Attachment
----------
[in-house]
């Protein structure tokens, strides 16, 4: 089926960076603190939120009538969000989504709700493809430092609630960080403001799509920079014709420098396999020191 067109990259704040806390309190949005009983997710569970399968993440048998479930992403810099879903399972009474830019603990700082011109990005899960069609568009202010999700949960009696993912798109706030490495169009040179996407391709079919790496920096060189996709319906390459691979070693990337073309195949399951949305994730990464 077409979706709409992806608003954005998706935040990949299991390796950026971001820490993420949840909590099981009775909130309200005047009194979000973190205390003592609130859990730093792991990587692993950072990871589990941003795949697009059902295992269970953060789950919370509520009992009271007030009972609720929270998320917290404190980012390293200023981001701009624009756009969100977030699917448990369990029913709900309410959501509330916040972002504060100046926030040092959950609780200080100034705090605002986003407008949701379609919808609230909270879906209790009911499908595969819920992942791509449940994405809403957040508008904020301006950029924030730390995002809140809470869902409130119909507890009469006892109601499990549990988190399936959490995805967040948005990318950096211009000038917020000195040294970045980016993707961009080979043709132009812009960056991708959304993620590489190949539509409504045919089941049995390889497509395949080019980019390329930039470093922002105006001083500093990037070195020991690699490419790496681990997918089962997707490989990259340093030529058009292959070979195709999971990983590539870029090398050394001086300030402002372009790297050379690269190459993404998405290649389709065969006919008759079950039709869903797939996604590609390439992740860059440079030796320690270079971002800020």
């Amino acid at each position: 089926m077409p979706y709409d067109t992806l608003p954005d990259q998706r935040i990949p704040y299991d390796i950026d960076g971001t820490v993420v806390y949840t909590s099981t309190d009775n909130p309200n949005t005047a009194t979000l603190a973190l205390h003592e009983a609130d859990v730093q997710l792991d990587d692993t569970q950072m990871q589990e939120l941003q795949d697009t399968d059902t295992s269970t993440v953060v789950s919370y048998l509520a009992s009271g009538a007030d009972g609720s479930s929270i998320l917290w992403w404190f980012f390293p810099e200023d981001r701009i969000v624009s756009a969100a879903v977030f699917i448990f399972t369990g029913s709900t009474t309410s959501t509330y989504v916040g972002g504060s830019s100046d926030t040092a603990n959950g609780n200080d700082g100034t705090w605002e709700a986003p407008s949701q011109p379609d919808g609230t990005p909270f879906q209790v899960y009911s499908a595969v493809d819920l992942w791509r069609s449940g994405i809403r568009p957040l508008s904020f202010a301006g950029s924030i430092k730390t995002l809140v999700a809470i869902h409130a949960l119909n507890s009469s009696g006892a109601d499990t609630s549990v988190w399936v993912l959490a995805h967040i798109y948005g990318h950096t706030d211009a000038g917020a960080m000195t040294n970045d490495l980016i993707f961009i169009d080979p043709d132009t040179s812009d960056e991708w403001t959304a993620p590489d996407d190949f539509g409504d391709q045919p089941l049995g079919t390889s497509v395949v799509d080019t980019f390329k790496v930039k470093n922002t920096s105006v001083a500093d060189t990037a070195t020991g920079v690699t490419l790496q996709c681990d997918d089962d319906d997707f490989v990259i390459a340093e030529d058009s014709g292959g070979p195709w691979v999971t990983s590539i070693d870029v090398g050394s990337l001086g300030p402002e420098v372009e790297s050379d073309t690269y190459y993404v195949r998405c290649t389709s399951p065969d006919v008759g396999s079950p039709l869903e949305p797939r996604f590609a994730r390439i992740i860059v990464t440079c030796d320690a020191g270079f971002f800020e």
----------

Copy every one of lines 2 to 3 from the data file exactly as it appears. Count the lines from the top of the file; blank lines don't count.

């Protein structure tokens, strides 16, 4: 089926960076603190939120009538969000989504709700493809430092609630960080403001799509920079014709420098396999020191 067109990259704040806390309190949005009983997710569970399968993440048998479930992403810099879903399972009474830019603990700082011109990005899960069609568009202010999700949960009696993912798109706030490495169009040179996407391709079919790496920096060189996709319906390459691979070693990337073309195949399951949305994730990464 077409979706709409992806608003954005998706935040990949299991390796950026971001820490993420949840909590099981009775909130309200005047009194979000973190205390003592609130859990730093792991990587692993950072990871589990941003795949697009059902295992269970953060789950919370509520009992009271007030009972609720929270998320917290404190980012390293200023981001701009624009756009969100977030699917448990369990029913709900309410959501509330916040972002504060100046926030040092959950609780200080100034705090605002986003407008949701379609919808609230909270879906209790009911499908595969819920992942791509449940994405809403957040508008904020301006950029924030730390995002809140809470869902409130119909507890009469006892109601499990549990988190399936959490995805967040948005990318950096211009000038917020000195040294970045980016993707961009080979043709132009812009960056991708959304993620590489190949539509409504045919089941049995390889497509395949080019980019390329930039470093922002105006001083500093990037070195020991690699490419790496681990997918089962997707490989990259340093030529058009292959070979195709999971990983590539870029090398050394001086300030402002372009790297050379690269190459993404998405290649389709065969006919008759079950039709869903797939996604590609390439992740860059440079030796320690270079971002800020």
């Amino acid at each position: 089926m077409p979706y709409d067109t992806l608003p954005d990259q998706r935040i990949p704040y299991d390796i950026d960076g971001t820490v993420v806390y949840t909590s099981t309190d009775n909130p309200n949005t005047a009194t979000l603190a973190l205390h003592e009983a609130d859990v730093q997710l792991d990587d692993t569970q950072m990871q589990e939120l941003q795949d697009t399968d059902t295992s269970t993440v953060v789950s919370y048998l509520a009992s009271g009538a007030d009972g609720s479930s929270i998320l917290w992403w404190f980012f390293p810099e200023d981001r701009i969000v624009s756009a969100a879903v977030f699917i448990f399972t369990g029913s709900t009474t309410s959501t509330y989504v916040g972002g504060s830019s100046d926030t040092a603990n959950g609780n200080d700082g100034t705090w605002e709700a986003p407008s949701q011109p379609d919808g609230t990005p909270f879906q209790v899960y009911s499908a595969v493809d819920l992942w791509r069609s449940g994405i809403r568009p957040l508008s904020f202010a301006g950029s924030i430092k730390t995002l809140v999700a809470i869902h409130a949960l119909n507890s009469s009696g006892a109601d499990t609630s549990v988190w399936v993912l959490a995805h967040i798109y948005g990318h950096t706030d211009a000038g917020a960080m000195t040294n970045d490495l980016i993707f961009i169009d080979p043709d132009t040179s812009d960056e991708w403001t959304a993620p590489d996407d190949f539509g409504d391709q045919p089941l049995g079919t390889s497509v395949v799509d080019t980019f390329k790496v930039k470093n922002t920096s105006v001083a500093d060189t990037a070195t020991g920079v690699t490419l790496q996709c681990d997918d089962d319906d997707f490989v990259i390459a340093e030529d058009s014709g292959g070979p195709w691979v999971t990983s590539i070693d870029v090398g050394s990337l001086g300030p402002e420098v372009e790297s050379d073309t690269y190459y993404v195949r998405c290649t389709s399951p065969d006919v008759g396999s079950p039709l869903e949305p797939r996604f590609a994730r390439i992740i860059v990464t440079c030796d320690a020191g270079f971002f800020e």